Introducing Boy Scouts to rafting

May 5, 2004
Outside Magazine
Week of October 9-15, 1997
Ski resort trips around California
Introducing Boy Scouts to rafting
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Introducing Boy Scouts to rafting
Question: I want to take my Chicago-area Boy Scout troop (12 and up) on a rafting trip next spring. Which is the best nearby state to accommodate our trip? I heard about a place in Georgia that combines rock climbing with rafting. Have you ever heard of it? We are very eager for our first high adventure.

Palos Park, IL
[email protected]

Whether a Boy Scout or an expert rafter,
you're sure to enjoy the Chattooga

Adventure Adviser: There are a few places where you can accomplish this task, but first a word of warning: Spring in the east is generally a very wet time, which doesn't make it conducive to rock climbing.

Plus, some of the best rivers don't get rolling with big water until July or later. With these tips in mind, I'd recommend a trip to West Virginia, which on my map seems a lot closer to Chicago than Georgia. But if Georgia's on your mind, then try the Chattooga River, scene of the movie Deliverance and a great Class II-III introduction to whitewater for your kids.

Located on the border of Georgia and South Carolina between Chattahoochee and Sumter National Forests, you could easily get some big-water thrills here in early summer, with ragers like the Class IV Bull Sluice rapid.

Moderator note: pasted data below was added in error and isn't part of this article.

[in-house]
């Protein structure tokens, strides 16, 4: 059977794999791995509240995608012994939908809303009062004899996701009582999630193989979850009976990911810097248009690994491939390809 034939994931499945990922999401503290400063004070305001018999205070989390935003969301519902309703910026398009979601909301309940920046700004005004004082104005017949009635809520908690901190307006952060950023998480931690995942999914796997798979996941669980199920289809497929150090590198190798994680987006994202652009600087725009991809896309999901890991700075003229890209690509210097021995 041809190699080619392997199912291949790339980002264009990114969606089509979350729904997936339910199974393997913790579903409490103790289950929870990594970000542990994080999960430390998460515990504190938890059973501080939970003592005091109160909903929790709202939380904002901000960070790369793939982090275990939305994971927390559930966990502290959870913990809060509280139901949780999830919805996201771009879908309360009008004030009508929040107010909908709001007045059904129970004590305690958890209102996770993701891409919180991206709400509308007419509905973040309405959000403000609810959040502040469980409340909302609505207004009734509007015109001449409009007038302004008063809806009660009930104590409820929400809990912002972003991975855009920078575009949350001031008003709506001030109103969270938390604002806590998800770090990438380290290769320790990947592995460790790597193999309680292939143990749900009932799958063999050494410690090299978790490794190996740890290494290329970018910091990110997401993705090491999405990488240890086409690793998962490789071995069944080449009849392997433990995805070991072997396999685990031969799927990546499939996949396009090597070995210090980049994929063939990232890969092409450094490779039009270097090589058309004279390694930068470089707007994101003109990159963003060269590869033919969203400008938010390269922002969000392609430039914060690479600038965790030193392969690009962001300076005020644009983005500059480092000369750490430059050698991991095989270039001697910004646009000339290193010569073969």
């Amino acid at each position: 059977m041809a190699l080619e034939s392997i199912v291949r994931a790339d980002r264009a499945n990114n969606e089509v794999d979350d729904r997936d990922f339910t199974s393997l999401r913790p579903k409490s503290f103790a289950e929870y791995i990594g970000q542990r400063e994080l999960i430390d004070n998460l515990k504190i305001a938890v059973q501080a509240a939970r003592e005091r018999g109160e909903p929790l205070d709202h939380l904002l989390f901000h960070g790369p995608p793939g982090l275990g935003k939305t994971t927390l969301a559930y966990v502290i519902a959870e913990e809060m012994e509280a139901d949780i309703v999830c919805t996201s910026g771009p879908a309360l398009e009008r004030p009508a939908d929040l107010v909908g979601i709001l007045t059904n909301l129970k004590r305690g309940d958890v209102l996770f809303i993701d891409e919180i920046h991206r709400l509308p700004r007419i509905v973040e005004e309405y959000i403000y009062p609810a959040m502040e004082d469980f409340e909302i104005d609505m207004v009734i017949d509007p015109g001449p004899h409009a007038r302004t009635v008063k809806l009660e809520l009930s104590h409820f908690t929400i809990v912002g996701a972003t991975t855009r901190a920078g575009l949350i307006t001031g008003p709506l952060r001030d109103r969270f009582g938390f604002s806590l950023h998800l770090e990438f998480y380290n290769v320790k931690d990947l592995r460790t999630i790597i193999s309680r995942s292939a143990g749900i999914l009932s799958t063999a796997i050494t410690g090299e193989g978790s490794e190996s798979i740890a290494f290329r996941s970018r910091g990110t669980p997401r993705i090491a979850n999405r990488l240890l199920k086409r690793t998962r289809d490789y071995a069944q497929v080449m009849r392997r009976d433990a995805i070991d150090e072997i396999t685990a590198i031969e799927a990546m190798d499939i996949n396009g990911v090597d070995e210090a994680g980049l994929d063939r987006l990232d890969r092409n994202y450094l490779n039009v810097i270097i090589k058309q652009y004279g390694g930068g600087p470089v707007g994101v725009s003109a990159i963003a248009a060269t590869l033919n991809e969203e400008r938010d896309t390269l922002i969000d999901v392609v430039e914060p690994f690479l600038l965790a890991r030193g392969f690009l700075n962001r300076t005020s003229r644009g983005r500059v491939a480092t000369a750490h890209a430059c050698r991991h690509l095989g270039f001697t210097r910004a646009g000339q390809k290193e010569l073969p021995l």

Nantahala Outdoor Center (800-232-7238) and Wildwater Limited (800-451-9972) offer day trips on the Chattooga for about $65 a head. Call to find out if their trips include a rock-climbing component.

In West Virginia, a number of rafting companies offer two-day combinations of raft and rock climbing. Wildwater Rafting (800-982-7238) offers a two-day "Wildwater Paddling and New River Gorge Climbing School" trip that runs anytime from April through October for $207 to $227 per person.

For rock climbing, you'll combine the incredible setting of the New River Gorge, the Grand Canyon of the East, with the adrenaline of learning a new sport. Plus, it's my impression that for the river-rafting component you can choose which river you'd like to run; all of these are incredibly scenic: the Upper New (Class I-III), Lower New (Class II), Lower Gauley (Class II-III), and Upper Gauley Rivers (Class III-V), depending on the time of year.

A few other companies that offer rafting and rock climbing are Appalachian Wildwaters (800-624-8060) and Class VI (800-252-7784). Whatever you decide, you really can't go wrong. You'll be in for amazing scenery, hearty teamwork, a great ride down a raging river, and a wonderful way to introduce your troop to the finer points of whitewater rafting.

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